Fixtures: Basins, Private Lavatory Basins, Public Lavatory Bathtubs / Showers Dishwasher Therapeutic Bath Kitchen Sink Pantry Sink Service Sink Circular Wash Fountain Semicircular Wash Fount Apart. House 0.75 1.5 1.5 0.75 1.5 Club or Gym 0.75 1 1.5 1.5 2.5 2.5 2.5 1.5 Hospital 0.75 1 1.5 5 3 2.5 2.5 2.5 1.5 Hotel / Dormitory 0.75 1 1.5 1.5 2.5 2.5 Industrial Plant 0.75 1 3.5 3 2.5 4 3 School Office Bld 0.75 1 1.5 0.75 2.5 2.5 2.5 1.5

Five (5) Fixture Units per 250 Seating Capacity

In applications where the principal use is showers, as a gym, use conversion factor of 1.00 to obtain design water flow rate in gpm.

Ex: Hunters Method Sizing


(Hotel w/100 Rooms)

100 Showers: 100 Private Lavs 10 Public Lavs: 2 Kitchen Sinks 5 Service Sink TOTAL :

100 x 1.5 = 150 Fixture Units 100 x 0.75 = 75 Fixture Units 10 x 1 = 2 5 x 1.5 = 10 Fixture Units 3 Fixture Units

x 2.5 = 10 Fixture Units

248 FIXTURE UNITS

Hunters Method Sizing

Hunters Curve

Actual Flow Requirement at 248 Fixture Units = 50 gpm

Hunters Method Sizing


Most manufacturers have sizing programs available that make demand estimation with Hunters Curve a snap!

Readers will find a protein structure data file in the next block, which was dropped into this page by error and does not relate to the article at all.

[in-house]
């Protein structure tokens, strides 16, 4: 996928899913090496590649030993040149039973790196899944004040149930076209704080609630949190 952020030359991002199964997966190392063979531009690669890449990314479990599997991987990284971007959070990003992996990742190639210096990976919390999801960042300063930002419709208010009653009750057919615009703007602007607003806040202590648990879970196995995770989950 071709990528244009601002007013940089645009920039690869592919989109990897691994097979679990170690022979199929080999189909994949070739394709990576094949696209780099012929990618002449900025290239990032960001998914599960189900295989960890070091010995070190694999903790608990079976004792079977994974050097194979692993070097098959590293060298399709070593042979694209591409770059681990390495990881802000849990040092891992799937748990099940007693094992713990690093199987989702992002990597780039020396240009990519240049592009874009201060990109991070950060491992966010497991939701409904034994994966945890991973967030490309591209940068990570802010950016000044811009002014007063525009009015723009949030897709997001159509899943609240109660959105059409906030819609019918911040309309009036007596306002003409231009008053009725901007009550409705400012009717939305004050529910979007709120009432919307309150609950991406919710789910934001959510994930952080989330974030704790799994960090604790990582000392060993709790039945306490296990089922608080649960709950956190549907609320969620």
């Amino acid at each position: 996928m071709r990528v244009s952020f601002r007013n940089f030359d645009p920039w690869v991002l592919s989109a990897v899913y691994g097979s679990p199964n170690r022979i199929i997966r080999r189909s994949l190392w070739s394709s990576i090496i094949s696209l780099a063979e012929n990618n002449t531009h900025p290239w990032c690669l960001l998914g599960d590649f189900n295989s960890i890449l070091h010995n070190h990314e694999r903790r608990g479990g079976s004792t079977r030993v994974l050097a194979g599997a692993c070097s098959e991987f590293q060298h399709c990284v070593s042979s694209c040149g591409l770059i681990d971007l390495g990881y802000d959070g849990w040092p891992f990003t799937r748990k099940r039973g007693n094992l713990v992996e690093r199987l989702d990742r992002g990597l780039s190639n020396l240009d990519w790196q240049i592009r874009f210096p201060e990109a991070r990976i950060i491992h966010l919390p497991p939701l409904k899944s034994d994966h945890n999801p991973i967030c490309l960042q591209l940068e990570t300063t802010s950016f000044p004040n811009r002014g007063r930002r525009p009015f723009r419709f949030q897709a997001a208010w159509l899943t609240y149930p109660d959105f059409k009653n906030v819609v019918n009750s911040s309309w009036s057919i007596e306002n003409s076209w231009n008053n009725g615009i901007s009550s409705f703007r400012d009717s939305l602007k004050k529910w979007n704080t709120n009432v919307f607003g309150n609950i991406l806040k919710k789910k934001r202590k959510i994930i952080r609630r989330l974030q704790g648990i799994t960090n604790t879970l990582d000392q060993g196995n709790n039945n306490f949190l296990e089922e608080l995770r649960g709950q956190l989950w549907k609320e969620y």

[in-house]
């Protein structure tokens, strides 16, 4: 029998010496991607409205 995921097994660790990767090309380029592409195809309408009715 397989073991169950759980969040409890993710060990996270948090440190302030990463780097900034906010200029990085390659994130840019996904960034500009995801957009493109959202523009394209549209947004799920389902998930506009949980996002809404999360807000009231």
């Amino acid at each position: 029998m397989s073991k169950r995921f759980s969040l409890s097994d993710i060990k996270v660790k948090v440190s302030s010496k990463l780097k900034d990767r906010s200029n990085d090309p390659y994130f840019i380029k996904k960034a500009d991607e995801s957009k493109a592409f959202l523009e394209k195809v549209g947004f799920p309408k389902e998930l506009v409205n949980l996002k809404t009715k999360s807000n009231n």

Estimating Available Pressure


Available Pressure Water Pressure At Valve Minus 20 psi For the Last Fixture Minus 5 psi for each floor the highest fixture is above the valve Minus 2 psi for each 100 of horizontal piping

Ex: Hunters Method Sizing


Pressure At the Inlet of the Valve: Min. Design Pressure @ Fixture: +60 psi - 20 psi

2 Floors above Valve location: 5 psi x 2 - 10 psi 300 of Horiz. Friction Loss: 300 x 0.02: - 6 psi Total Available Pressure at the Valve: +24 psi

We now need a valve that will flow 50 gpm @ 24 psig

Select a Valve
Model # Min Flow Rate Min Flow to ASSE 1017

Select a valve with enough flow to meet your demand at the available pressure differential
Available Pressure at Valve
5 7.5 15 24 40 14 32 10 11 20 34 55 18 45 20 16 30 51 82 27 66
24

30 20 36 64 101 33 80

45 25 45 80 125 40 100

60 29 52 93 146 46 117

100 38.5 67 123 190 60 152

Flow Rate in GPM

431 432 433 434 1432 1434

0.5 0.5 0.5 0.5 0.5 0.5

4 7 10 15 1.5 5

Our choice will be the 433 valve

Sizing Programs
Simple to use valve sizing programs will help you select the proper valve for any application by answering simple questions.

Sizing Programs
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Thank you.